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What Does It Matter: Brian Kim Stefans

What Does It Matter
Brian Kim Stefans

“My “Nineties” is that of the “new economy,” my London is New York City (particularly Williamsburg), my Lionel Johnson is Alan Davies, and my haircuts not the pre-Raphaelite locks of a Dante Gabriel Rosetti or Algernon Swinburne but the practical buzz-cut of, oh, Miles Champion? John Cayley? Darren Wershler-Henry?” —Brian Kim Stefans, from Free Space Comix

£4.00, ISBN 978-1-903488-48-5, June 2005

Out of Print

Author Biography

Brian Kim Stefans is the author of the books of poems Free Space Comix (1998), Gulf (1998) and Angry Penguins (2000).  Fashionable Noise: On Digital Poetics, a mixed-genre collection of poems, experimental essays and an interview, appeared in 2003 from Atelos.  Recent chapbooks include “Poem Formerly Known As ‘Terrorism’,” “Jai-Alai for Autocrats,” “Cull,” and “Window Ordered to be Made.”  He edits arras.net, devoted to new media poetry and poetics, and is a frequent critic for the Boston Review and other publications.  A book of his critical writing, Before Starting Over, is slated to appear in late 2005 from Salt Publishing.  He also edited the /ubu series of pdfs at ubu.com, and is now a student of Electronic Writing at Brown University.

More about Brian Kim Stefans»

Excerpt

Modern Love
Flipping slap-happy from one purple pose to another,
the techno-fusion drones, some dehydrating drug
frames it – one argot-like name deranged for "schizophrenic" other,
she, though, had eyes for an audience,
had acquired the moniker Her Videoness Avatar, in a dream
- she’s clumsy on manic ankles, revising Beckett;
the avenue was suggesting Pasha, and with focus he arrived,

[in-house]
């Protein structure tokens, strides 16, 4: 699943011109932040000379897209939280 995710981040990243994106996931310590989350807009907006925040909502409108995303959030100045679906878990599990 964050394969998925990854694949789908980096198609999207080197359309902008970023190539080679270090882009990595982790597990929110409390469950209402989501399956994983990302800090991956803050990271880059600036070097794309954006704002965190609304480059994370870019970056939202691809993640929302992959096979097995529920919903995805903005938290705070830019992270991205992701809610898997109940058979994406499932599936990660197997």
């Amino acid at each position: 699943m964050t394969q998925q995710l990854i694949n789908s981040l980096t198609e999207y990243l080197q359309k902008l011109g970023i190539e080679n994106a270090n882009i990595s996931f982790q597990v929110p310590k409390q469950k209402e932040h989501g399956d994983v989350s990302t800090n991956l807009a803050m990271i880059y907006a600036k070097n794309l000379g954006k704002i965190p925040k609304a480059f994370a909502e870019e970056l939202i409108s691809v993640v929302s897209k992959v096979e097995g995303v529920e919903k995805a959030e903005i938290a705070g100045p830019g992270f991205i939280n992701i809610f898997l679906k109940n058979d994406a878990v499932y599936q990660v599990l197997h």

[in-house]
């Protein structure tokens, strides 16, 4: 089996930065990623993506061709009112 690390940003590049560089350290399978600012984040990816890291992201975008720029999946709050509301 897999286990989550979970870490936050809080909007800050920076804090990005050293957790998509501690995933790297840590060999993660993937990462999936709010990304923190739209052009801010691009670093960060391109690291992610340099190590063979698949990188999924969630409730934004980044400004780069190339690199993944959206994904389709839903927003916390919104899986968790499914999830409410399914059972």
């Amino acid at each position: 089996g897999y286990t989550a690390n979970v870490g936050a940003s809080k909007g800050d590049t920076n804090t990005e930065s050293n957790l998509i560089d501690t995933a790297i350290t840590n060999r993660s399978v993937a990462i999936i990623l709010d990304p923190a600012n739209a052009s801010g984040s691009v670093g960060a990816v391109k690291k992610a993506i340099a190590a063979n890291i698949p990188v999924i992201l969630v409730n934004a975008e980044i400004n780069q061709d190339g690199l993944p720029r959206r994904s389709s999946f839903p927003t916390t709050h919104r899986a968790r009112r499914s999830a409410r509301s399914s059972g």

out of a screen, subjectively – dubious, barely audible
over the crackle of World War II headphones, mincing slogans
cryptic and fuelled, and very faux-Latinate;
when they finally marry HVA and Pasha, they are near-dead, or
the better word might be, for the canon, reptilian
- bold, cool blooded, but they nonetheless spark a relationship
through email, in the humid, bull days of August,
and one day decide to visit the Brooklyn Botanical Gardens.

Reviews

Praise for Brian Kim Stefans’ Fashionable Noise: On Digital Poetics: “Noise is far from being mere linguistic waste or excess. It is many things in Stefan’s text: the stuff and matter of language on the cusp of symbolic meaning, the non- or posthuman aspects of new media writing, algorithm itself and its fragmentary, found, chance-selected sources. This is ‘noise’ as the representation of a downgraded but integral aspect of signification. Noise gains rights in this context because the entire world of language is the poet and writer’s proper (if potential) palette – not those few notes plucked out of the soundscape by convention and tradition, but everything from letters to their dreamlife, from noise to silence. Because new media make poetic noise fashionable, it becomes impossible for artists to ignore these admittedly fashionable ways of ‘making it new’.” —John Cayley, writing in Metamute

“Less a programmatic critical volume than an improvisatory, searching look at a still-nascent form, Stefans's ruminations, exhortations, gags ("Th plug may be puld any day on cultur; th poem must be prepared") and excitations comprise a print take that is closest to the online world's free-wheeling sense of formal inquiry, semi-disposable experimentation and ardently utopian possibility. Stefans's two major cyberworks, "The Naif and the Bluebells" and "The Dreamlife of Letters," are easily locatable online, as is his multi-author political blog, Circulars. With more ideas per page than most poets put into entire books, Stefans (Free Space Comix) provides a provisional, wickedly smart and goofily joyous lay of a land that is still being discovered-and created from scratch.” —Publisher’s Weekly, 2003

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